The piston opens when the force holding it closed is exceeded by the force pushing it open.

The force holding it closed is defined by the pressure on the barrel seal times the cross section area of the barrel seal. For example a 1 inch barrel seal would have Pi times R squared or 0.5 inch times Pi. If filled to 100 PSI the piston would have 0.5 times Pi times 100 PSI force holding it closed.

When firing, the force holding it closed drops. At the same time the pilot seal which had no differential force now has a pressure differential between the chamber and pilot trying to fire the piston into he pilot. When the force holding it closed is exceeded by this, it will move.

Due to the larger pilot seal cross sectional area, not surface area due to spool shape is the only dimension used.

Opening force is the pressure based on the difference of the barrel seal subtracted from the pilot seal cross section. This is why low ratio pistons require a lower pilot pressure to pop open and wide ratio pistons open at higher pilot pressure and are subject to closing early as the pilot pressure may re-close it as the chamber pressure drops.

A 1.75 OD piston will require a lower pilot pressure to fire than a 2 inch piston.

In summary, What is the OD of the piston in the pilot area. What is the diameter if the valve seat the face touches. The length shape or diameter of the bolt or piston or spool in between does not matter except for weight.
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Unread postAuthor: MrCrowley » Tue May 22, 2012 6:27 pm

No one mentioned spool shape so I assume that was in response to me saying surface area instead of cross sectional area? Take note of that, Crna. I assume you would have a flat face for a spool and piston anyway but as Tech said, it's the cross sectional area (which would be the same as the surface area on a flat piston, if I'm not mistaken).

The length shape or diameter of the bolt or piston or spool in between does not matter except for weight.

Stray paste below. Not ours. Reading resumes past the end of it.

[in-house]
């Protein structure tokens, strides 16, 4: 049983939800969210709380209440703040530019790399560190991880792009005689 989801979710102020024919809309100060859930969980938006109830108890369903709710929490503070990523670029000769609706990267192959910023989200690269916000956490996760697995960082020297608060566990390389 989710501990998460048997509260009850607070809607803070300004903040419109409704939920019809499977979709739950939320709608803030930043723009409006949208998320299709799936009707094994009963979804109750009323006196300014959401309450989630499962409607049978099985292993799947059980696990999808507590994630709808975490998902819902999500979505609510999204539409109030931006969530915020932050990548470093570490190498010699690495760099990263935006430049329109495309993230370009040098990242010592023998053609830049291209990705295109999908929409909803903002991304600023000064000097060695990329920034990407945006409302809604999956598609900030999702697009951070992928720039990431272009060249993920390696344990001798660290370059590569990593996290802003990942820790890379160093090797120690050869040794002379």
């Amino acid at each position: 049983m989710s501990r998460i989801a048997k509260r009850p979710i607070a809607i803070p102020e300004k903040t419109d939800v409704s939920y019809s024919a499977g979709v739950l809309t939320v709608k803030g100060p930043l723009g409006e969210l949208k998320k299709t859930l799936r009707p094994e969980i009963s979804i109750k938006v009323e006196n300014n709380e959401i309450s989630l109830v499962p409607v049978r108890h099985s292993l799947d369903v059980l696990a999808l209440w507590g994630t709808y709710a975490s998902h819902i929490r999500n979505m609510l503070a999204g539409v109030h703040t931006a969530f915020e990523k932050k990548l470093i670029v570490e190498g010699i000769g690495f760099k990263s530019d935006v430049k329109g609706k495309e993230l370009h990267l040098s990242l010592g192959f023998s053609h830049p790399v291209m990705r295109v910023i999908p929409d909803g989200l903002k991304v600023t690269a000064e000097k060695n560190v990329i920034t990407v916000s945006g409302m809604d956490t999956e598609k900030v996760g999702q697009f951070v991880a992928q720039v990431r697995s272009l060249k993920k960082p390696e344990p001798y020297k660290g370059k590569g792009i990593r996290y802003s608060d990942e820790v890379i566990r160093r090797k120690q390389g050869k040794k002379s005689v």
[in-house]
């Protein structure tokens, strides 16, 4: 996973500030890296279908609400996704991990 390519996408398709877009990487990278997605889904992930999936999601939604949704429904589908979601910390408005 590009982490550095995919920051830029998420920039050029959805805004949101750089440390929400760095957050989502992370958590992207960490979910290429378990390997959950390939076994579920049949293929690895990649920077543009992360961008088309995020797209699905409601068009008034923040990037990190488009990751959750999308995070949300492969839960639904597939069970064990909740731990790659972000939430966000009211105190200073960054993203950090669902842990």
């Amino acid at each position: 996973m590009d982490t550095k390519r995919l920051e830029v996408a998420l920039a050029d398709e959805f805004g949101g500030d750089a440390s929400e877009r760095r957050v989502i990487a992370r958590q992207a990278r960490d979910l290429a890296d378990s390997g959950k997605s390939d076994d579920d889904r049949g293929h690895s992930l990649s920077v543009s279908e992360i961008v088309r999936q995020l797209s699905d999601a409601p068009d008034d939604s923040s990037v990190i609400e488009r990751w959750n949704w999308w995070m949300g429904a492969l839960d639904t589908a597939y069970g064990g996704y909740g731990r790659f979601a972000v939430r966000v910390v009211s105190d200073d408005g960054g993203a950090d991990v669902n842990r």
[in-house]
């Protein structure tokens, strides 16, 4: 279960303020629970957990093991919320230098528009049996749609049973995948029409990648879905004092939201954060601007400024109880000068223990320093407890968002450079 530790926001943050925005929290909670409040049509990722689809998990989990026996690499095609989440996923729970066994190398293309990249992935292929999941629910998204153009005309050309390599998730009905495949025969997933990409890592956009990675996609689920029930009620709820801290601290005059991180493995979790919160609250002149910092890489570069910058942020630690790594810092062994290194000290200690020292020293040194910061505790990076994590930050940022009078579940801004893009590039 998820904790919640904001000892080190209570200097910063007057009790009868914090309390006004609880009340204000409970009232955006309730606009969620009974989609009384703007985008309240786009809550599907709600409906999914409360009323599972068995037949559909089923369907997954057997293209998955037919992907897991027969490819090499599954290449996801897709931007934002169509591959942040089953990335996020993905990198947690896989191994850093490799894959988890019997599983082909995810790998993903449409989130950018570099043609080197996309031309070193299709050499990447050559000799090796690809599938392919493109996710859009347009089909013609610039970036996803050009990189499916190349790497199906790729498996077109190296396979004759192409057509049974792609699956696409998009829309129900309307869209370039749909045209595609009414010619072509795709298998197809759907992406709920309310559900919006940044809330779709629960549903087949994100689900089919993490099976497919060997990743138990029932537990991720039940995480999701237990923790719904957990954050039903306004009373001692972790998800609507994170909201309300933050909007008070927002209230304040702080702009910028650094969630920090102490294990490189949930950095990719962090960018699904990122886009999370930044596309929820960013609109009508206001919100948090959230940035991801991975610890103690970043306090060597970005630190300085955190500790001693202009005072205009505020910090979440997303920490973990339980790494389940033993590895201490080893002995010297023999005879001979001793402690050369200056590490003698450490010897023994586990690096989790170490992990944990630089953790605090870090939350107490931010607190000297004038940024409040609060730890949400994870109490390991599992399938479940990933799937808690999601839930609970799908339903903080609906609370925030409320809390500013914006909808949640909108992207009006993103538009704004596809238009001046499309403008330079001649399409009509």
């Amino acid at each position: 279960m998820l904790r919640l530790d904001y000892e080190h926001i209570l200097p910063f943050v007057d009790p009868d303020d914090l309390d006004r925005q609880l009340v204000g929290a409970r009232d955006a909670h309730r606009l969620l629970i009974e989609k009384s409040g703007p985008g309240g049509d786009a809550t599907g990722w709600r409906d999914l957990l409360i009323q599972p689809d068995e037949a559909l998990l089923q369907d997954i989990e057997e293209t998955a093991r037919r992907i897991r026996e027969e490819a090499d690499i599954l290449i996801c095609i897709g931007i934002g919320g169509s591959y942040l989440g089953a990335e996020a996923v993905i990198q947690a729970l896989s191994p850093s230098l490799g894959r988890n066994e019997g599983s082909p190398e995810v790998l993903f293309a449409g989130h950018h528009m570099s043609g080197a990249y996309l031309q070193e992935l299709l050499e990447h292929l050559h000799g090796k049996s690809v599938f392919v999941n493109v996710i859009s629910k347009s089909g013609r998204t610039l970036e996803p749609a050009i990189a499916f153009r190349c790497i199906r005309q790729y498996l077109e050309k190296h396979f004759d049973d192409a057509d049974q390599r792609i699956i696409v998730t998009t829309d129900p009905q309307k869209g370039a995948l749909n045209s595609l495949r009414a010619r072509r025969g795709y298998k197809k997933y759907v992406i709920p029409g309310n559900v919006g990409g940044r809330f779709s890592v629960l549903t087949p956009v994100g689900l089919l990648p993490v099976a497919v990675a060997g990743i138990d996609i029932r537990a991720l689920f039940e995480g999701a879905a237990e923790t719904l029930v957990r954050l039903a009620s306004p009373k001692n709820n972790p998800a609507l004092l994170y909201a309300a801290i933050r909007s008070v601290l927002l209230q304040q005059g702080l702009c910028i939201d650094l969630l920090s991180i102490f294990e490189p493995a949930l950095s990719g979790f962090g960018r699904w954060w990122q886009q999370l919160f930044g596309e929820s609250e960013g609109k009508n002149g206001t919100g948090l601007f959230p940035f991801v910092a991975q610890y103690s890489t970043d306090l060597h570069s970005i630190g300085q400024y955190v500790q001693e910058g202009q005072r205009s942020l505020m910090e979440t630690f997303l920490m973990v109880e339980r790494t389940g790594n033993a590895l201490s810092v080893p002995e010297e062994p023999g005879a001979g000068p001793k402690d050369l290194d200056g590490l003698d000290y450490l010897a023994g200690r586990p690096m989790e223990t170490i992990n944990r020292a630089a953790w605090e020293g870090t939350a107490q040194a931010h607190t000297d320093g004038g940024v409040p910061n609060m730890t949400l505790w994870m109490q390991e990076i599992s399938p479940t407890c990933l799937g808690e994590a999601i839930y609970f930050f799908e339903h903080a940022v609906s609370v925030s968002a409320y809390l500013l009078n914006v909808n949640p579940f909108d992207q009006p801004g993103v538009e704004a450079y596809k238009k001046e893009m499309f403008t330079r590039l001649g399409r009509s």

I'm not sure what you mean here but the diameter of the spool in a design like mine does need to be taken in to account. Well, the cross-sectional area subject to pressure in the pilot.

Petitlu wrote:How to Mix?

Sorry, who is this question for? I suspect you're asking about the piston hybrid we've been talking about but I'm not sure :)
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Last edited by MrCrowley on Wed May 23, 2012 12:12 am, edited 1 time in total.
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Unread postAuthor: Crna Legija » Wed May 23, 2012 12:59 am

Ok thanks guys.

MrCrowley wrote:? Take note of that, Crna. I assume you would have a flat face for a spool and piston


Yeah flat washer and a flat nut in front of it, should i work surface area
as if it flat though like the nuts not there, right?
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Unread postAuthor: MrCrowley » Wed May 23, 2012 1:02 am

Yeah, so you just take in to account the diameter of the spool itself. Maybe you should chuck up a drawing that we can check just to be sure.
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Unread postAuthor: Crna Legija » Wed May 23, 2012 1:21 am

back off piston OD ~ 23.18mm
pilot spool OD ~ 14.01mm
rod connecting them OD is 5.72mm

piston sealing face OD ~ 30.03mm
piston seat OD ~ 25.90mm

I think you'll get that but don't post result ill never learn if I don't try my self.